An E.U. Parliament official has called for the release of Kem Sokha, the jailed president of the Cambodia National Rescue Party, as a fundamental requirement of Cambodia remaining in a lucrative preferential trade scheme with Europe.
E.U. officials visited Cambodia ahead of Sunday’s general election, which saw Prime Minister Hun Sen’s ruling Cambodian People’s Party win a landslide victory, to assess its membership of the scheme. The CPP jailed Sokha in September on treason charges and banned the CNRP over allegations of a conspiracy to overthrow Hun Sen by force.
Pier Antonio Panzeri, chair of the E.U. Parliament’s human rights subcommittee, said in a statement on Monday that “recent developments in Cambodia, including the use of violence and imprisonment of opposition main party Kem Sokha, testify to a severe trend towards the weakening of democracy and political rights, and the silencing of dissenting voices in the country. I call on the Cambodian government to reverse this trend by undertaking to respect democratic principles and by releasing Kem Sokha immediately.”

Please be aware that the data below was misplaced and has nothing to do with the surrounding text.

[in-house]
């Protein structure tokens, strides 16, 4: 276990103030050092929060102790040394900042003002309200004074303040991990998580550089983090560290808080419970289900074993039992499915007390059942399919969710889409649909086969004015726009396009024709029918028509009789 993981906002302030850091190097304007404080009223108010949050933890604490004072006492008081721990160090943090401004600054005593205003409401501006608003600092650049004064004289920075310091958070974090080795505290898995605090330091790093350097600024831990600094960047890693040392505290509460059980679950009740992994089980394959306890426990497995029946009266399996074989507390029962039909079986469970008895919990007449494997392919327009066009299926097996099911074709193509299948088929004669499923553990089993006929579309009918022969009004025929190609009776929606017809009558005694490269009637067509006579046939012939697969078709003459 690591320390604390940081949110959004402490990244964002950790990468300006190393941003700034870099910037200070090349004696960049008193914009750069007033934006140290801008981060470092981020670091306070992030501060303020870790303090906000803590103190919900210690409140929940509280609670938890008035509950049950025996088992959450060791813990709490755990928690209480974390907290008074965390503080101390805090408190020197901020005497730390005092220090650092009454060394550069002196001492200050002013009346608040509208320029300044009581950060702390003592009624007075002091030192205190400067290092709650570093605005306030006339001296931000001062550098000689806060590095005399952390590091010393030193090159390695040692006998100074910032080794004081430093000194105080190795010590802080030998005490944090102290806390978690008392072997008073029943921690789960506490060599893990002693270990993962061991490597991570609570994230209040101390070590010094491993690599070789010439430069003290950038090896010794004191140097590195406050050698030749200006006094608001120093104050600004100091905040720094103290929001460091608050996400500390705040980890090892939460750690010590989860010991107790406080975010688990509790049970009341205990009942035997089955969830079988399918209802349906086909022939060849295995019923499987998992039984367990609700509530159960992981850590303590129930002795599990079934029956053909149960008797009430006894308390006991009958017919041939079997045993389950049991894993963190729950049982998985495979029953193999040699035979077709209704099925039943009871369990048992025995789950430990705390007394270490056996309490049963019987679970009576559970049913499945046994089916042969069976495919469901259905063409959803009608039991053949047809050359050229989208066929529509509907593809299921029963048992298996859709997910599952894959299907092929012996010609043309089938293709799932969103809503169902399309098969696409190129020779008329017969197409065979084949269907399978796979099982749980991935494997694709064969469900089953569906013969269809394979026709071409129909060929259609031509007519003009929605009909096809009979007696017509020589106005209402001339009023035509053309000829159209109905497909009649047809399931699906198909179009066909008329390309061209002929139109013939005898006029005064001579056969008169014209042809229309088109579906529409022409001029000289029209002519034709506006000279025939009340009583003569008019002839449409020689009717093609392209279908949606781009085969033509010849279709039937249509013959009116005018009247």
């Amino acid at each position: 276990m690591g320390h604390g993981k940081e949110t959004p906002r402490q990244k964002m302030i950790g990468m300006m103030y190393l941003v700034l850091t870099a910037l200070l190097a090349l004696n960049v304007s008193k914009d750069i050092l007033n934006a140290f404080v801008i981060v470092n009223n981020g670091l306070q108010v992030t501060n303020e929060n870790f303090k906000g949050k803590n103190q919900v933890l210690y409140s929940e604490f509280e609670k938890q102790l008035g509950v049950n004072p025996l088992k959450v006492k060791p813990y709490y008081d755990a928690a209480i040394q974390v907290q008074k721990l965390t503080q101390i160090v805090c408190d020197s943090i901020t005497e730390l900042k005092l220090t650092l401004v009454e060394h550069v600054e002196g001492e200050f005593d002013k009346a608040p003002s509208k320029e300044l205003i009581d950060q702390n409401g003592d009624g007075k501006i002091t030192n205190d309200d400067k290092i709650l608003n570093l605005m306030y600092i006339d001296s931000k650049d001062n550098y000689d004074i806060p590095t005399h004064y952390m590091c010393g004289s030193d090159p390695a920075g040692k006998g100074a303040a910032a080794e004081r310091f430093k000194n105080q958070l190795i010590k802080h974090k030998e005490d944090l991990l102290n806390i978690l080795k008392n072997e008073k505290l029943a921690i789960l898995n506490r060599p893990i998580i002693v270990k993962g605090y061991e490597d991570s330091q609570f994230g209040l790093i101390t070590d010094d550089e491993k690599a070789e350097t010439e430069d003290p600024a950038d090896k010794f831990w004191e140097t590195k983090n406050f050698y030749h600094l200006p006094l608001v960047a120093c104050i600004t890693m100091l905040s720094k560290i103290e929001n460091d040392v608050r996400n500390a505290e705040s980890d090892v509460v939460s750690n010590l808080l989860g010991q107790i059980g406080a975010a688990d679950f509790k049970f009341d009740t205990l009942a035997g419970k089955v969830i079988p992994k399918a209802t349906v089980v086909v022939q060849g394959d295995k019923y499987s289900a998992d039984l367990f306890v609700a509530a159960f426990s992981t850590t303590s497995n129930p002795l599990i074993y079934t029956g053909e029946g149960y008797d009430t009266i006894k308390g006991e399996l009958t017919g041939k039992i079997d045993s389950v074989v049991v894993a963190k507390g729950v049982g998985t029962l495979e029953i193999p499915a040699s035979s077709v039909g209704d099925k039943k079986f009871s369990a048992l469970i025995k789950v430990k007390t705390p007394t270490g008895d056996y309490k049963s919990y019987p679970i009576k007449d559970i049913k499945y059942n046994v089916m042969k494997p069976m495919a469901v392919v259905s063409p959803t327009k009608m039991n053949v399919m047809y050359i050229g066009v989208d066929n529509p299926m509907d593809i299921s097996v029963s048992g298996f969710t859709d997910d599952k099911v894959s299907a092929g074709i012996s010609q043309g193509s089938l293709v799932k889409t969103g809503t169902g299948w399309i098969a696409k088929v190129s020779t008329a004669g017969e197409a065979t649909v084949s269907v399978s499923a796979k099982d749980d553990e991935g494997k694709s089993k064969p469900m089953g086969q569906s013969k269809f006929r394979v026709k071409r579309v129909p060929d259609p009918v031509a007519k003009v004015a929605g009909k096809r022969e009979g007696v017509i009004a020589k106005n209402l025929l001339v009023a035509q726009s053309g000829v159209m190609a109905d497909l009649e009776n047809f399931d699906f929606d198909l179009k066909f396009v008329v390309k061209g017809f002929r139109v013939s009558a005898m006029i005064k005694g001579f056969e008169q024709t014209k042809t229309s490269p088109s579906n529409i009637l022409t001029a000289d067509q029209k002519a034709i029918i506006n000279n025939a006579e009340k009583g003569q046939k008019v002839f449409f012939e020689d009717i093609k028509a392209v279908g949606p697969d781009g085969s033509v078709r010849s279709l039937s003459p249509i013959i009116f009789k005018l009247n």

Panzeri added that he hoped the European Commission would promptly report the findings of its mission to Cambodia and “propose an appropriate response to the worrisome deterioration of the human rights situation in the country.”
Sok Eysan, ruling Cambodian People’s Party spokesman, said the statement was an “insult” to the independence and sovereignty of Cambodia
“It is merely an attempt to suppress Cambodia, to dominate the independence and integrity of Cambodia. There are no human rights violations in Cambodia,” he said.
“It’s up to the western countries whether or not to cut trade ties or impose economic sanctions on Cambodia, but it will not ... provide justice to Cambodians who are the owners of Cambodia’s democracy,” he said.
Along with the United States, Europe is Cambodia’s largest export market for garments, an industry supporting some 700,000 workers in the country.
Ath Thorn, president of the Cambodian Labor Confederation, said unionists were concerned at the possible exclusion of Cambodia from the trading scheme but said that labor rights in Cambodia remained poor.